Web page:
3 Web Resources on Depression in Older Adults American Psychological Association s Depression and Suicide in Older Adults Resource Guide CDC s Prevention Research Centers Healthy Aging Research Network Conference: Effective Programs to Treat Depression in Older Adults CDC Prevention Research Centers Healthy Aging Research Network Depression Webinars hosted by the National Council on Aging Geriatric Mental Health Foundation National Council on Aging Center for Healthy Aging Mental Health Resources National Institute of Mental Health Depression site SAMHSA Older Adults and Mental Health site SAMHSA National Registry of Evidence-Based Programs and Practices The Community Guide Mental Health Recommendations Page 3

4 Program 1: IMPACT (Improving Mood-Promoting Access to Collaborative Treatment) IMPACT is a program for older adults who have major depression or dysthymic disorder. The intervention is a stepped, collaborative care approach in which a nurse, social worker, or psychologist works with the participants regular primary care provider to develop a course of treatment. Target population: Older adults. Setting: Primary care settings. (The program has also been implemented in other settings, including home health care and chronic disease management.) IMPACT focuses on improving the quality of depression care so that a significantly larger proportion of patients benefit from treatment. Patients are followed in a proactive manner that measures the effectiveness of treatment on a regular basis and prompts a change in the treatment plan if the patient is not adequately improved. Diane Powers, manager of IMPACT Implementation Center Description of activity: Potential participants are either referred by the primary care provider or identified via routine screening of all clients. During the initial visit, the depression care manager (DCM) completes an assessment, provides education about depression and available treatments, and asks the participant about his or her depression treatment preferences. All participants are encouraged to engage in some form of behavioral activation, such as engaging in physical activity or scheduling pleasant events. For participants already taking antidepressant medications who are still depressed, the recommendation typically is to increase the dose, augment the antidepressant with a trial of problem-solving treatment (PST) or switch to a different medication or PST. Intensity and duration: Once participants have started treatment, the DCM follows up in person or by telephone approximately every two weeks during the intensive phase and approximately monthly thereafter until the participant s symptoms are stable enough to move to the maintenance phase. Participants stay in the maintenance phase for several months to insure that symptoms are stable before completing the relapse prevention plan and ending treatment. Participants electing to take the PST course receive six to eight sessions of brief structured psychotherapy delivered by a DCM in the primary care setting. Page 4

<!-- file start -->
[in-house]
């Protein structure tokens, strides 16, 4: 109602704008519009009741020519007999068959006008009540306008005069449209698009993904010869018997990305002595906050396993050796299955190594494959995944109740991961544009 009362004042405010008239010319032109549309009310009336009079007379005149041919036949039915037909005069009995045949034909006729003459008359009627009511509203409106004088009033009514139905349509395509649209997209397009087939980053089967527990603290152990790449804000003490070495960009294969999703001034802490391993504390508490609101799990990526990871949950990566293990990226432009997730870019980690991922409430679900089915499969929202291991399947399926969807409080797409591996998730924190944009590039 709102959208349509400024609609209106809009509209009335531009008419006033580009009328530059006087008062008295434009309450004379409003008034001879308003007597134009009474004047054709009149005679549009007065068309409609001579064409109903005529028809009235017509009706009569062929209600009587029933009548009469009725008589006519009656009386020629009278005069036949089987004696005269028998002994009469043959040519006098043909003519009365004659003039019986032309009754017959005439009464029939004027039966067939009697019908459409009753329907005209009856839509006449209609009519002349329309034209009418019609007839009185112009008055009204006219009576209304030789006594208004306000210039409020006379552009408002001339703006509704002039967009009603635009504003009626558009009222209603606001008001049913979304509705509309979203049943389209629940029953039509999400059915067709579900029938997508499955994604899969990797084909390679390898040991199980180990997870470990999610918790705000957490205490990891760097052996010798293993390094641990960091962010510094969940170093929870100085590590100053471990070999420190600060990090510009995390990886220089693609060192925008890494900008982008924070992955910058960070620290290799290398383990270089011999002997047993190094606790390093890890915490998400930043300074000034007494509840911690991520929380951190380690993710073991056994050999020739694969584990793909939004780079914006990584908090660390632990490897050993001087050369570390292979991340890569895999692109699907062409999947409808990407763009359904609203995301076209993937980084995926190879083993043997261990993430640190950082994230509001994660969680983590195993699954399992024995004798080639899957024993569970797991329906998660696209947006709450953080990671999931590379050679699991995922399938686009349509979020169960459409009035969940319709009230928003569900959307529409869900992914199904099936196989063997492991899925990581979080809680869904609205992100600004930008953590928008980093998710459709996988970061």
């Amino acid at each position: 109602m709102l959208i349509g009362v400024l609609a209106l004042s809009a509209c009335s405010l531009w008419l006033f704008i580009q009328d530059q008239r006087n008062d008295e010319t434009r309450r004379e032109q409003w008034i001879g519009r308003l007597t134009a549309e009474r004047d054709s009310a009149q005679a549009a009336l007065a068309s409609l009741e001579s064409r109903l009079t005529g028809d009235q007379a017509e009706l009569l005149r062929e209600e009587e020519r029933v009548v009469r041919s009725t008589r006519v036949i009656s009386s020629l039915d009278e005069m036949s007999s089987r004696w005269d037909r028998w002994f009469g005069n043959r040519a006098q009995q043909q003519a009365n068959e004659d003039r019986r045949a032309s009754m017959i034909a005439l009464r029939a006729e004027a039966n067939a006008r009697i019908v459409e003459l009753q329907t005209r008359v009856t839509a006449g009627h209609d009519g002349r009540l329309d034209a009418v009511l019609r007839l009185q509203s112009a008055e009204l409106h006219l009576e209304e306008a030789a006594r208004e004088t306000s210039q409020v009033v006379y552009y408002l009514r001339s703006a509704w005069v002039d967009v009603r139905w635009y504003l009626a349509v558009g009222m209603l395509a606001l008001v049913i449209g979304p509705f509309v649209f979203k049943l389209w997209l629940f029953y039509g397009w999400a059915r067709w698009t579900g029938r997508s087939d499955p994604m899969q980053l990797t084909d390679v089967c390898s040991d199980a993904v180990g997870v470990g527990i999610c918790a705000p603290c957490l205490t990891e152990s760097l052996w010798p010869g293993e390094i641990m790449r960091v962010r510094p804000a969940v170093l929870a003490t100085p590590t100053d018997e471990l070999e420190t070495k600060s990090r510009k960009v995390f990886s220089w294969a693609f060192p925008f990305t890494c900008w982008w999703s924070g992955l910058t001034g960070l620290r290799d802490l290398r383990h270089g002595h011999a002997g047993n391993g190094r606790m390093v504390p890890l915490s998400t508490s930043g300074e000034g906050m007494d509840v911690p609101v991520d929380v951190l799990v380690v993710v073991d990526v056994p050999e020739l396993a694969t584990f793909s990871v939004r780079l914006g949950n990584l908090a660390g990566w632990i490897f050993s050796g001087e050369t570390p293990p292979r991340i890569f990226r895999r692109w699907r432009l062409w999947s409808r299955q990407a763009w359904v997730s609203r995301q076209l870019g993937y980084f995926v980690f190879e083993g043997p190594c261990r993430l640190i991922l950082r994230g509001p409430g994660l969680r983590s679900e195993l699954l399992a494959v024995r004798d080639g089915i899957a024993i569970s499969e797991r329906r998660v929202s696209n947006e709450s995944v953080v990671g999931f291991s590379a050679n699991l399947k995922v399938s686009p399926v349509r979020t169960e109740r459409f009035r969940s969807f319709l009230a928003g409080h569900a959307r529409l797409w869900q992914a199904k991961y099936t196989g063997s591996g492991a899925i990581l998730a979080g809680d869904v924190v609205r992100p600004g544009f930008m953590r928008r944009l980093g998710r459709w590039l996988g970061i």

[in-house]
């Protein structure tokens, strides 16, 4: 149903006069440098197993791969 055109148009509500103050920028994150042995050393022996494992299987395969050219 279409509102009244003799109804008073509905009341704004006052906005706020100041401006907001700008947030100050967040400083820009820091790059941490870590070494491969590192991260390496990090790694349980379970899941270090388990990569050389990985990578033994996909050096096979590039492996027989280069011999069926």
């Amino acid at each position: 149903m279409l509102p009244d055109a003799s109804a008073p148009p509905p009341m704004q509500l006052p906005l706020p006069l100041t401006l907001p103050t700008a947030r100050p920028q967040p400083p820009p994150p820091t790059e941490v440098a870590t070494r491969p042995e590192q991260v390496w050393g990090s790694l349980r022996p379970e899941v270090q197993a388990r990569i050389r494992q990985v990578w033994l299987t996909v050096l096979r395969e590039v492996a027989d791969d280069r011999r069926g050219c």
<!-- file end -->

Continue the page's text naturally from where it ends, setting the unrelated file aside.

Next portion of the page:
5 I didn t know anything about depression so I didn t know I was depressed. I didn t realize there was a connection between my diabetes and depression. The questionnaire was essential to getting me in for treatment. It was sent to me three times before I sent it back. I took medication and went to a class that helped me learn skills to work on the depression. I reduced the amount of diabetic medication I was taking including getting off insulin, which I had recently started. I now have two friends getting treatment for depression since I told them about my situation. IMPACT participant Partners: A partnership is needed with a psychiatrist who can provide regular caseload-based consultation and supervision. If the DCM is not able to offer evidence-based counseling/psychotherapy as a treatment option, the program should partner with a mental health professional within the organization or an external organization. If the program is being initiated in a mental health setting, a partnership is needed with the participant s primary care provider. Staff requirements, training, and supervisory issues: The DCM role can be filled by a variety of professionals, including nurses, social workers, and psychologists. Two training options are available: a 2-3 day in-person course or free on-line training. Training is also available in the brief, evidence-based psychotherapy. There is no offcial certification in IMPACT care, but trainees can receive certification in PST after completing training. The DCM works with the primary care physician and receives additional support from a consulting psychiatrist, who focuses on diffcult cases and individuals not responding as expected. Evidence base: Patients receiving IMPACT care were twice as likely as usual care patients to experience a 50% or greater reduction in depression symptoms. IMPACT patients also experienced greater rates of depression treatment, greater satisfaction with their depression care, less functional impairment, and better quality of life (9). These benefits were sustained 12 months after IMPACT care ended (10). To date, over 50 peer-reviewed articles documenting the extensive evidence base for IMPACT, including evaluations of adaptations and implementations that took place after the conclusion of the original randomized controlled trial, have been published. Costs: The estimated cost per participant is $750 per year in 2008 dollars. Start-up costs vary significantly depending on how the organization chooses to implement the program. All the program materials are available free of charge via the IMPACT Implementation Center website. In-person training comprises the primary start-up cost; however, free online training is available. If an organization chooses in-person training for DCMs, the average cost is $250 per trainee. Case-based training in the PST technique costs approximately $1,000 $1,500 per trainee. IMPACT has been found to reduce total health care costs by about $3,300 per person over a four-year period compared to persons receiving usual care (11). Resources: Program materials address clinical, administrative, financial, and participant issues related to the delivery of this intervention and are all available at no cost on an easy-to-use website. In-person, webcast, and free interactive web-based trainings are available to implementers. The program developer is available for telephone consultation and support throughout implementation. Contact information: For more information and to obtain resources, visit For technical support, contact Diane Powers, manager of the IMPACT Implementation Center at (206) Page 5